The best years of my life
will not be my last.
It is not that I want to die—
I just don’t want to live this way.
I have not given up,
but given in.
I will die with as much dignity
as those that pursue treatment
that only prolongs,
but cannot cure.
My days will be fewer,
but the hours longer,
for I will walk in the cool green grass
of the evening at twilight,
rather than the cold, hard tile
of the floor of the hospital.
I will sit in my hammock under the shade tree,
drinking sweet tea or lemonade,
smelling the barbecue I can no longer taste,
rather than the odd odors of the oncology wing.
I will look upon the faces of my children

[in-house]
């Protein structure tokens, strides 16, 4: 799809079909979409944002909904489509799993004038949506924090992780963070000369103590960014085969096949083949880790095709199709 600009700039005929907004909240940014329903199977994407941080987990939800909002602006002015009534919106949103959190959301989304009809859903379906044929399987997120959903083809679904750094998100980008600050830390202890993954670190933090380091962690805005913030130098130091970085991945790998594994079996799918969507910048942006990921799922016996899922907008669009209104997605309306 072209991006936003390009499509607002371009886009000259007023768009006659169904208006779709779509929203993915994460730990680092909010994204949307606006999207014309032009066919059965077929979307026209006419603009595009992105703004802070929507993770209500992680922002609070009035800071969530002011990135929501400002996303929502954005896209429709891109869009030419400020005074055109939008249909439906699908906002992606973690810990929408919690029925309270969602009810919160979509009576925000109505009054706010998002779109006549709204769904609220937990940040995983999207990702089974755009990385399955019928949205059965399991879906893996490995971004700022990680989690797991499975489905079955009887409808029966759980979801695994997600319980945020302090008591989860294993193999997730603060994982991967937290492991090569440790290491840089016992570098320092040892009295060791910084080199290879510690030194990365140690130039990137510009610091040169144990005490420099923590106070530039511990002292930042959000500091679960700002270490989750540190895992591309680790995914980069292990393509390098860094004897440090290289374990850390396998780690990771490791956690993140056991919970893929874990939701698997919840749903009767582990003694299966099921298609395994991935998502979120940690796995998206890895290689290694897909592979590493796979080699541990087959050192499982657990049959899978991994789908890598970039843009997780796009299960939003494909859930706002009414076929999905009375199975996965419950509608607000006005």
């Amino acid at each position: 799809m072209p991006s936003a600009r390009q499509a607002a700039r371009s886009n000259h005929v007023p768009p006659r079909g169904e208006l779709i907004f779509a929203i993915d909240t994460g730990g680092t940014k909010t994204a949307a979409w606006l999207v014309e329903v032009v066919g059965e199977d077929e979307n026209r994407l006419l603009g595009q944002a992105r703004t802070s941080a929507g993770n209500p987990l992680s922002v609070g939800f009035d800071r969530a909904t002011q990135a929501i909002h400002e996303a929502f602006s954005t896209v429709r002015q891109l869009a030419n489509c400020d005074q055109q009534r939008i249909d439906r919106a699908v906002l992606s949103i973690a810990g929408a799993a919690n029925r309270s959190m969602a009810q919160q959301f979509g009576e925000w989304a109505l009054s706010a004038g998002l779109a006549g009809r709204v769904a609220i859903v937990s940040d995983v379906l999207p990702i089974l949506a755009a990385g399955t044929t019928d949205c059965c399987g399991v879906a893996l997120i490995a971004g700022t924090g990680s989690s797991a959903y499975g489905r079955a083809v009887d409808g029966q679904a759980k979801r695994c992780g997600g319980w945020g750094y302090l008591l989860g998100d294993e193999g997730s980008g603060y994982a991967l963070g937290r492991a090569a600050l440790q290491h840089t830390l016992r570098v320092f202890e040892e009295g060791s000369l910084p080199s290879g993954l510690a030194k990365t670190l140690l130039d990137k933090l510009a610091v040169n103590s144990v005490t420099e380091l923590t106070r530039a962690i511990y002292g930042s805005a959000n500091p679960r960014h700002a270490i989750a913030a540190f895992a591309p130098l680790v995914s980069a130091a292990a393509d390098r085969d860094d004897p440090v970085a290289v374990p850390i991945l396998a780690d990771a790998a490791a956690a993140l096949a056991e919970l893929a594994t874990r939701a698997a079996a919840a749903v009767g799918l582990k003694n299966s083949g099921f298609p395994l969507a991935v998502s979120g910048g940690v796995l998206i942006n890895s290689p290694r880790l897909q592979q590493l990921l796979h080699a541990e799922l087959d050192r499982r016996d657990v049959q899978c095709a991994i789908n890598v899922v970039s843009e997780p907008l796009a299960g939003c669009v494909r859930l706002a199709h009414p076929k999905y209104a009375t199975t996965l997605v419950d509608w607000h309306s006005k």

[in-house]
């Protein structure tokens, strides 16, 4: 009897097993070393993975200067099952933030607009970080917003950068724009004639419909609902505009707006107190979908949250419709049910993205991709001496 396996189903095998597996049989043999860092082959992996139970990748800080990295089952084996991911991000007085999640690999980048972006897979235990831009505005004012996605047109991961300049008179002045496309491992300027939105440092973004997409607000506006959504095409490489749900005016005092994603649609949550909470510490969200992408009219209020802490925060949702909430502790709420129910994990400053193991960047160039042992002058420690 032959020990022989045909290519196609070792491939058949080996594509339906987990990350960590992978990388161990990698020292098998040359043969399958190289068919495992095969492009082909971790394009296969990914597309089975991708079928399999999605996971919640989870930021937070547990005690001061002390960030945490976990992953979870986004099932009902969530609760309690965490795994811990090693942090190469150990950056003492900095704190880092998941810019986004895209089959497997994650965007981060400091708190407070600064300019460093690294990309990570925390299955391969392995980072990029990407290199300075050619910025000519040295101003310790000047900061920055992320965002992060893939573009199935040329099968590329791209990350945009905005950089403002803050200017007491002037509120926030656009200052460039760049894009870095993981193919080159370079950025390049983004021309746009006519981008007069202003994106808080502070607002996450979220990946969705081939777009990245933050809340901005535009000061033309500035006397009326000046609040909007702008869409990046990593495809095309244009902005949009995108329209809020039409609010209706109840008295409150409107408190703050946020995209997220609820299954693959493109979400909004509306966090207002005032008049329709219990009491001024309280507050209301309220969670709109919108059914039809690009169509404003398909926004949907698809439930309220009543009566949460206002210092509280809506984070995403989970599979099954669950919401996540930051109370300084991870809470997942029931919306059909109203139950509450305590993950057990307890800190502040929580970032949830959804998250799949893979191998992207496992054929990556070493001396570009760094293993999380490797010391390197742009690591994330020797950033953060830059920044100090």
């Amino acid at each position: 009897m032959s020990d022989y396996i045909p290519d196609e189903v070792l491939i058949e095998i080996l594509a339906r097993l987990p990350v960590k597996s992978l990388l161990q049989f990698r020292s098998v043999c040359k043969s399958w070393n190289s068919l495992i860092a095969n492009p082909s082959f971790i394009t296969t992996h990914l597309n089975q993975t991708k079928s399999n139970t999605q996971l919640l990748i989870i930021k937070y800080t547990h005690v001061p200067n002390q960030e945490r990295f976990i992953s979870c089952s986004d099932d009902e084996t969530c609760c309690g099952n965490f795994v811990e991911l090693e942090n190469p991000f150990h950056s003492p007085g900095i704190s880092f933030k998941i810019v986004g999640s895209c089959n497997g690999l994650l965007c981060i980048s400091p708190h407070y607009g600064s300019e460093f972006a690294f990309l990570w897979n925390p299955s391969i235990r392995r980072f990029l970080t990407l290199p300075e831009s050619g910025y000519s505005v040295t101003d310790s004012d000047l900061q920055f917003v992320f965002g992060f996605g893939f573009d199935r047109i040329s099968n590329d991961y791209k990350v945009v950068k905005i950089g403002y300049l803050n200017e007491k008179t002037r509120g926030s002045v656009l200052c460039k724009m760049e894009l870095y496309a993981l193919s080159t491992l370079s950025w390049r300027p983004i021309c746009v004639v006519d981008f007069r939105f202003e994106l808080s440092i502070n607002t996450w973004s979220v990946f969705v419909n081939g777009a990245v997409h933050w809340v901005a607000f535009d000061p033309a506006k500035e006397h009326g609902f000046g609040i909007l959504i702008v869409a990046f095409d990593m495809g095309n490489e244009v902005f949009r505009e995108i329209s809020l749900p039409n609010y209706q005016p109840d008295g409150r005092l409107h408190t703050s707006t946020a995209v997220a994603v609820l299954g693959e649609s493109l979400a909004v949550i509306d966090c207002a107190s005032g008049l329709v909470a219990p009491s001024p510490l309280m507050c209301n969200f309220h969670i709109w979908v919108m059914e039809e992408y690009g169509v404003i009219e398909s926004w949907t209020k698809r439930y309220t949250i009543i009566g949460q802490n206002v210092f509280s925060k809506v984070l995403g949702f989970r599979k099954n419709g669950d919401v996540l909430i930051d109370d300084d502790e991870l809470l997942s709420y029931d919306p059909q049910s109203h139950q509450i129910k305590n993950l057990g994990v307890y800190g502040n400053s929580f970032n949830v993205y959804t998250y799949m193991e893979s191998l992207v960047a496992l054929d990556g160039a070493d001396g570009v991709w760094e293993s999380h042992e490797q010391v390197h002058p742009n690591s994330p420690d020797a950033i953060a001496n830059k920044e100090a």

under the light of the golden sun,
rather than under long bulbs of milky light.
I will sleep to the sounds of crickets and bullfrogs,
and music on the patio outside my window,
rather than to the hum of machines,
the clack-clacking of carts on wheels,
the soft laughter of nurses in cheerful scrubs.
I will not give up the ghost in a gown
of hospital issue,
but I will embrace the Light
in satin and lace.